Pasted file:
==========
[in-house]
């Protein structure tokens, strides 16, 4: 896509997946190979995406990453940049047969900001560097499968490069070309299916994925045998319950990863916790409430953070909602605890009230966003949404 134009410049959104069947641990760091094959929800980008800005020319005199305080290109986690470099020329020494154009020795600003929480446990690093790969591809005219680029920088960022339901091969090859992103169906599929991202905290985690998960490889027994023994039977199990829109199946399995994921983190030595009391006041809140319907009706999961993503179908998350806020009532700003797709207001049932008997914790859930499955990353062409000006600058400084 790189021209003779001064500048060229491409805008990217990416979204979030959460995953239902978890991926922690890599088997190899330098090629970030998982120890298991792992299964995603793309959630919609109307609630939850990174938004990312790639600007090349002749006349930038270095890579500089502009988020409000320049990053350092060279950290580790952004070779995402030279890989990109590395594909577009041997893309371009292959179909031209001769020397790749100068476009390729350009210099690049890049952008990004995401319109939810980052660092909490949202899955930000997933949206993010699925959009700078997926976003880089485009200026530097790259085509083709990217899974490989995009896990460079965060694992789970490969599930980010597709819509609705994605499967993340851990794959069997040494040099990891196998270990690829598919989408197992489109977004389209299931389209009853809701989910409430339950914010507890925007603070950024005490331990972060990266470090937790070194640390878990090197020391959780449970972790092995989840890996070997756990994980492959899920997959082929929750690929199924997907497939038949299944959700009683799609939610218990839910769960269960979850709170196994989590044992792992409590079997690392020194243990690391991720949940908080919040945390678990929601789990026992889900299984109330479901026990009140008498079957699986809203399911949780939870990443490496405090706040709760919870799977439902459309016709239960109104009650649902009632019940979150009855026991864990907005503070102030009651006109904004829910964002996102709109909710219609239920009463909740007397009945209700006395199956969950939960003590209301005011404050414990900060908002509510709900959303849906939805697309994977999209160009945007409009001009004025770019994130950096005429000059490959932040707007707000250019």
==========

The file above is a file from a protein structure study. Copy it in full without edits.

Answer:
[in-house]
């Protein structure tokens, strides 16, 4: 896509997946190979995406990453940049047969900001560097499968490069070309299916994925045998319950990863916790409430953070909602605890009230966003949404 134009410049959104069947641990760091094959929800980008800005020319005199305080290109986690470099020329020494154009020795600003929480446990690093790969591809005219680029920088960022339901091969090859992103169906599929991202905290985690998960490889027994023994039977199990829109199946399995994921983190030595009391006041809140319907009706999961993503179908998350806020009532700003797709207001049932008997914790859930499955990353062409000006600058400084 790189021209003779001064500048060229491409805008990217990416979204979030959460995953239902978890991926922690890599088997190899330098090629970030998982120890298991792992299964995603793309959630919609109307609630939850990174938004990312790639600007090349002749006349930038270095890579500089502009988020409000320049990053350092060279950290580790952004070779995402030279890989990109590395594909577009041997893309371009292959179909031209001769020397790749100068476009390729350009210099690049890049952008990004995401319109939810980052660092909490949202899955930000997933949206993010699925959009700078997926976003880089485009200026530097790259085509083709990217899974490989995009896990460079965060694992789970490969599930980010597709819509609705994605499967993340851990794959069997040494040099990891196998270990690829598919989408197992489109977004389209299931389209009853809701989910409430339950914010507890925007603070950024005490331990972060990266470090937790070194640390878990090197020391959780449970972790092995989840890996070997756990994980492959899920997959082929929750690929199924997907497939038949299944959700009683799609939610218990839910769960269960979850709170196994989590044992792992409590079997690392020194243990690391991720949940908080919040945390678990929601789990026992889900299984109330479901026990009140008498079957699986809203399911949780939870990443490496405090706040709760919870799977439902459309016709239960109104009650649902009632019940979150009855026991864990907005503070102030009651006109904004829910964002996102709109909710219609239920009463909740007397009945209700006395199956969950939960003590209301005011404050414990900060908002509510709900959303849906939805697309994977999209160009945007409009001009004025770019994130950096005429000059490959932040707007707000250019």